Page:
Salmon City Citizens Attend Panel Discussion on Dam Breaching and Salmon Extinction in Idaho

Dr. Cleve Davis, editor of the Journal of Native Sciences and Newe speaking about importance of Salmon to Indigenous peoples. Photograph by Jerry Myers

As small rural towns in Idaho feel the devasting economic consequences of dismal returns of salmon and steelhead, a panel discussion entitled Salmon: Our Fish, Our Past, Our Future took place on the 22nd of October at the Salmon City Center in Salmon, Idaho. The panel was moderated by Dr. John Freemuth, a professor of Public Policy and Administration at Boise State University. I was asked by the organizers of the event to be on the panel and accepted.

Dr. John Freemuth began the discussions by summarizing the comments made by Senator Mike Simpson in his keynote speech at the Andrus Center Environmental Conference on salmon, energy, agriculture and community this past March. He also stated the purpose of this panel was to invoke conversations and perspectives on salmon from the Bonneville Power Administration, Tribes, small town communities, and Idaho Outfitters and Guides. As part of the event, written questions from the audience were answered and discussed by the panelists.

The panelists included Meryl Beyeler a member of Governor Little’s Salmon Work Group, John Williams of the Bonneville Power Administration, myself, Dr. Helen Neville senior scientist for Trout Unlimited, Aaron Lieberman Executive Director of Idaho Outfitters and Guides Association, and Jim Norton Project Coordinator for the Columbia Rediviva and an international river guide and film producer. Except for the BPA representative, all other panelists provided varying perspectives that supported the need for improving Idaho’s rural economies, better environmental stewardship, and that the breaching of the lower four Snake River dams is necessary to promote wild salmon recovery.

Mr. Beyeler, who is also a rancher and Chair of the Lemhi Regional Land Trust, read a passage from Osborne Russell’s classic book Journal of a Trapper. The passage read described Russell’s observations on the abundance of Idaho’s fish and wildlife in the early 1800s and then he spoke about how little wildlife he sees today in the same areas described by Russel. Mr. Beyeler also showed photographs of stream restoration work he has done on the Lemhi River which resulted in increased salmon spawning. Mr. Beyeler concluded by saying something must be done to protect Idaho’s fish and wildlife.

Mr. Williams provided information on BPA’s energy delivery system, which spans several western States. He also stressed BPA track history on making timely debt payments to the Federal Treasury and that energy revenue generated pays for the operations and maintenance of the system. He also said that the report of $16 billion spent on recovery of Salmon also includes funding for a variety of fish and wildlife habitat restoration projects that are not directly related to salmon recovery. He also said he himself developed an economic report on the operations of the four lower Snake River dams earlier in his career but did not indicate whether this information was publicly available. Mr. Williams also informed the full house about the River Systems Operations Environmental Impact Statement (EIS). He stated that approval of the EIS has been fast tracked by the Trump Administration, and that the BPA has shortened the public comment period to meet the schedule. The action of the BPA is to approve system operations of 14 federal projects on the Columbia and Snake River systems. One alternative of the EIS includes the breaching of the four lower Snake River dams in Washington.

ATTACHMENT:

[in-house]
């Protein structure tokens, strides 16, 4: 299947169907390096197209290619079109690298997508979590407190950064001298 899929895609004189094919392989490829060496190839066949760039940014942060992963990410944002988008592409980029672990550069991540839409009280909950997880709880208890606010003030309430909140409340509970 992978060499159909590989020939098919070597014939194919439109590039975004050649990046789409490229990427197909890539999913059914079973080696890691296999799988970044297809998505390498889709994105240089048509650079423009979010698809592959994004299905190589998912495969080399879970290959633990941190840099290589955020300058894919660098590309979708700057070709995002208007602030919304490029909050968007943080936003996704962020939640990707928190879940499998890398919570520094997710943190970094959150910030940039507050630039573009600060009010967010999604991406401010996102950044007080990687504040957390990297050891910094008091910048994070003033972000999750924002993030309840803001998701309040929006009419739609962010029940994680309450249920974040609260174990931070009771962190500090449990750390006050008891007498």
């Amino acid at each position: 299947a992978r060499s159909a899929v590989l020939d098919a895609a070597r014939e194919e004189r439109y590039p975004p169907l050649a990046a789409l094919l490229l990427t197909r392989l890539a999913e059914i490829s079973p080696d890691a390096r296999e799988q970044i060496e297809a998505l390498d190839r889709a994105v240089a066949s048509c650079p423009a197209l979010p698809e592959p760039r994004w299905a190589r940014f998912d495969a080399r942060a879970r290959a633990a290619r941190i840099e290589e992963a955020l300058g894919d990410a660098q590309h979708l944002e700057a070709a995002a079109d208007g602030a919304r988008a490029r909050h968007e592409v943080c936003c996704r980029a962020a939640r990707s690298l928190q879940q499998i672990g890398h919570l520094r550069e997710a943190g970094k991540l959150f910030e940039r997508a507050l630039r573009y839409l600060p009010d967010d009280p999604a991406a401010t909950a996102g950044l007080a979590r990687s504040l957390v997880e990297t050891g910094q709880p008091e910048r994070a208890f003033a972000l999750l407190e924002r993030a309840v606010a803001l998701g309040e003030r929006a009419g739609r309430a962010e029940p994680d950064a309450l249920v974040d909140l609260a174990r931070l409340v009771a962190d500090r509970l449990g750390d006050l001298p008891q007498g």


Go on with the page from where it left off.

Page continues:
[Dr. Cleve Davis, editor of the Journal of Native Sciences and Tribal member speaking about importance of Salmon to Indigenous peoples. Photograph by Jerry Myers]

I followed Mr. Williams in the line-up and introduced myself as a Newe tribal citizen and editor for the Journal of Native Sciences. I showed a graph depicting the decline of Salmon overtime and gave personal testimony on how the dams have eliminated salmon on the Upper Snake River and may even cause the salmon to go extinct in the Agaiba or “Salmon Waters”, which is now known as the Salmon River. I also talked about how the decline of salmon is related to the landscape conversion of the Palouse Prairie into agriculture in northern Idaho and southeastern Washington, as agicultural products produced on the Palouse are exported via the Snake and Columbia River system. I also stressed the need for small towns like Salmon to develop a vision on salmon recover and the need to organize a multifaceted protest to gain political support for breaching the dams. Here is a link to a transcript of my presentation. I concluded by saying “water is the first medicine, and if we take care of the water the salmon will be taken care of.”

Dr. Neville and Jim Norton presented information on how the best available science supports dam breaching as the only viable option for wild salmon recovery. Mr. Lieberman presented information on how the economy of small rural towns are declining due to poor salmon and steelhead returns which hurts outfitters and guides the most, but also spin-off businesses in the area. Mr. Lieberman expressed frustration that the state of Idaho does not appear to even want to talk about the potential for dam breaching and small-town economies like Salmon and Riggins bear the burden.

Support for the panel discussion was provided by The Lemhi County Historical Society and Museum, The River of No Return Chapter of Trout Unlimited, The Sacajawea Center, The Smithsonian Institute, The Governor’s Lewis and Clark Trail Committee, The Idaho Humanities Council with donations from Artis Hewitt and Idaho River Journeys.